You should declare and explore your adoration for Trump if you're going to be this unobjective about him.

Jay Elink said...

"When mental health professionals makes a diagnosis, they assume the risk of committing malpractice and holding themselves open to lawsuits. Why should this be any different?"

Oh, I dunno....Times V. Sullivan, maybe?

If Trump wants a medical opinion, he would ask for one. It's no "service" at all for a bunch of people with an axe to grind to offer many different diagnoses, ALL of them curiously hostile.

And what about other public figures who come under psychological scrutiny by strangers? Under the Sullivan rule it is extremely difficult to sue and win, and their tormentors will know that.

Just what are the equities here? Why should every public person who runs afoul of the increasingly Stalinist left have to continually run a gauntlet of abuse?

rhhardin said...

Hitler never had tweets.

Michael K said...

they assume the risk of committing malpractice and holding themselves open to lawsuits. Why should this be any different?"

Th present leftist hysteria resembles the 1980s day care center frenzy which sent a bunch of innocent people to prison for years.

Same lack of evidence.

What stopped it was a lawsuit that held a psychiatrist and a hospital in Orange County liable for the "false memory syndrome" that was the basis of the case.

Insurance companies stopped writing malpractice insurance for "Recovered Memories Therapy" and it stopped like turning off a switch.

The year before the Clinical Psychology Society had been conducting seminars on how to treat "Recovered Memories."

Bay Area Guy said...

Psycho-Babble!

In New York, mentally-addled sophisticates pay hourly fees to talk to mentally-addled health professionals.

You could reverse the monetary payments and get the same health results!

One caveat - almost everybody has problems and its good to talk to a trusted confidant to deal with them.

But stay away from psychobabble.

Barry Dauphin said...

Times V. Sullivan,

Malice and malpractice are not the same thing. When health professionals make a diagnosis, they assume risk. There are forms of speech in which you can make negative statements about others that are protected as free speech but do not carry the "authority" or consequences of diagnosis. I'm saying that they are trying to use the authority of a profession while exempting themselves from the risk normally borne by the profession. They are wanting to make a diagnosis but retain free-speech rights. Diagnosis without the risk of malpractice. I think that's called wanting your cake and eating it too.

Michael K said...

Diagnosis without the risk of malpractice. I think that's called wanting your cake and eating it too.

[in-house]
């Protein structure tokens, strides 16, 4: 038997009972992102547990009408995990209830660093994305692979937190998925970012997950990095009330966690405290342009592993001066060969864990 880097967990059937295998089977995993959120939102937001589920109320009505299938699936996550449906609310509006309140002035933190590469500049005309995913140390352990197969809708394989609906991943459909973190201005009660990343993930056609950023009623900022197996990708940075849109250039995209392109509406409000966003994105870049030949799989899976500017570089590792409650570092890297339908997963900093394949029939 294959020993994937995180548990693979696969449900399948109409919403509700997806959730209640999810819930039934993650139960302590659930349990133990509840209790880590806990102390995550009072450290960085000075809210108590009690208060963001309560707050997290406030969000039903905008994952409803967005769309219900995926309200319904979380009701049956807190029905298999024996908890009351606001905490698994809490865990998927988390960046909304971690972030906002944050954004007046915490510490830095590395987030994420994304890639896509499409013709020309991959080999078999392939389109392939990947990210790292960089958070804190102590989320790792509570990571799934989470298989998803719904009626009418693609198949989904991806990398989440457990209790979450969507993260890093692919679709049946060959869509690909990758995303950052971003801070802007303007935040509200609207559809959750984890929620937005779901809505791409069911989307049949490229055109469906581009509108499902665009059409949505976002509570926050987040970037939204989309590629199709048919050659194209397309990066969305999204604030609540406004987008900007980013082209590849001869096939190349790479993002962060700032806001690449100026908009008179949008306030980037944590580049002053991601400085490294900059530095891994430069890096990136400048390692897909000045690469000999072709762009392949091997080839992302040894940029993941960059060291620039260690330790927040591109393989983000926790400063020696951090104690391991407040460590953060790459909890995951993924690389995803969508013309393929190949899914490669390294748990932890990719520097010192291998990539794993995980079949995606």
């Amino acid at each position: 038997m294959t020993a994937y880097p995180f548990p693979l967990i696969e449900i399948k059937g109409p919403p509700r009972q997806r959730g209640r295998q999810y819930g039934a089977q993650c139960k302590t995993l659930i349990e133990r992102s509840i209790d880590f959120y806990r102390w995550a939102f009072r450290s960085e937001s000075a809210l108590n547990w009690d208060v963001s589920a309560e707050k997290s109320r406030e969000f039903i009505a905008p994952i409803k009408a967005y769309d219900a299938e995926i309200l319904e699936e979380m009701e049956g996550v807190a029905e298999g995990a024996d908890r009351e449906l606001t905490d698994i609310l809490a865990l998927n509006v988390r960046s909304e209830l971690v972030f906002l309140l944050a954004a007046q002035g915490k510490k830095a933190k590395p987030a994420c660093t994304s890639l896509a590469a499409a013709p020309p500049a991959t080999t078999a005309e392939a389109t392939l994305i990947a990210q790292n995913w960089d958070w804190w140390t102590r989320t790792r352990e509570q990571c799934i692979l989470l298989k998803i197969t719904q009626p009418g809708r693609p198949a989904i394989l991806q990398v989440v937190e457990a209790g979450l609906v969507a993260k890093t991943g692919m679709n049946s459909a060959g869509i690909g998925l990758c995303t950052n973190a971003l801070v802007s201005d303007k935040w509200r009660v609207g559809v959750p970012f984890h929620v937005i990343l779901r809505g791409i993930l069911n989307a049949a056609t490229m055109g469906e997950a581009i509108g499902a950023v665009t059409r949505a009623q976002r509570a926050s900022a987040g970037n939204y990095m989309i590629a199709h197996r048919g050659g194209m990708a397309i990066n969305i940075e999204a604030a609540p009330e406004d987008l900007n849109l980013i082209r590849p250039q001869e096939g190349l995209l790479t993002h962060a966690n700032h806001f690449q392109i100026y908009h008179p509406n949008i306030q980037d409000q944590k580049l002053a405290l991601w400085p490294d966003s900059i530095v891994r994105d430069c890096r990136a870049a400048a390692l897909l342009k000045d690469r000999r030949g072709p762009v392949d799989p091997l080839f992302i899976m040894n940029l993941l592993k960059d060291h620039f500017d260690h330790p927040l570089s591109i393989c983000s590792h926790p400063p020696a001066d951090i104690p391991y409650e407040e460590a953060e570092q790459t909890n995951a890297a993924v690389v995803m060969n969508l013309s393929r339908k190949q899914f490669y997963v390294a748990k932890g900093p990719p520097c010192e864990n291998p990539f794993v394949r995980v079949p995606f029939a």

In the 1980s, psychologists were being excluded from coverage by the new managed care plans.

They needed a gimmick.

"Recovered Memories" was the ticket to prosperity for psychologists who were having trouble getting paid.

The annual meeting was conducting workshops on how to do this.

"The Courage to Heal" was a big seller in the Dartmouth Bookstore. I got interested by reading a local horror story in New Hampshire,

Many of these girls were bulemia and the theory was that bulemia was a symptom of previous child molestation.

The guy in New Hampshire lost both his daughters and his wife.

There was a lot of literature at the time. The Gary Ramona lawsuit finally stopped it.

The last Amauralt did not get out of prison until 2004 and Martha Coakley tried to keep him there.

He was imprisoned 18 years for something that never happened.

It all reminds me of the Trump hysteria.


The Godfather said...

My father was a psychiatrist, and in 1964 he was no Goldwater enthusiast. But he was incensed by the psychiatrists who used (or misused) their professional credentials to oppose Goldwater by claiming that they could tell that he was mentally unstable. This was highly unprofessional. You can’t make any kind of valid psychiatric diagnosis of someone you have never examined. The American Psychiatric Association’s purpose in adopting what has been called the “Goldwater Rule” was not political; it was to protect the reputation of the psychiatric profession from this unprofessional behavior.

Now the psychoanalysts’ trade association is willing to risk its members’ professional reputations by encouraging psychoanalysts to misuse their credentials in the service of the Resistance against Trump. No sane person who isn’t already opposed to Trump will change his/her position as a result of what psychoanalysts say. All this will accomplish is to injure the reputation of that profession. I understand that the American Psychiatric Association is sticking with the Goldwater Rule, so please don’t blame the psychiatrists for what the psychoanalysts are doing.

And for God's Sake don't confuse psychiatrists (medical doctors) with psychologists!

Bob Boyd said...

"In 1970, women made up just over 20 percent of PhD recipients in psychology, according to the National Research Council. In 2005, the last year for which data are available, nearly 72 percent of new PhD and PsyDs entering psychology were women, according to APA's Center for Psychology Workforce Analysis and Research."

http://www.apa.org/monitor/jun07/changing.aspx

stlcdr said...


"[A] psychiatrist commenting on a public figure is simply making informed inferences based on the publicly available information, in much the same way an aviation expert might comment on a deadly plane crash without having direct access to the crash site or the details of the subsequent government investigation...."

Simply, no. These are not equivalent.

This demonstrates that they don't know what they are talking about and reinforces the more common notion that psychiatrists partake in junk science.

Bob Loblaw said...

They think they'll be able to discredit Trump, but really they'll help him through a sheer display of hubris, and in the process damage what little credibility they have to start with.

Danno said...

If I were Trump, I would not enforce mental health coverage (and maybe chemical dependency) as part of the ten essential benefits of Obamacare from this point. Mr. Obama only enforced the parts of the ACA that he liked.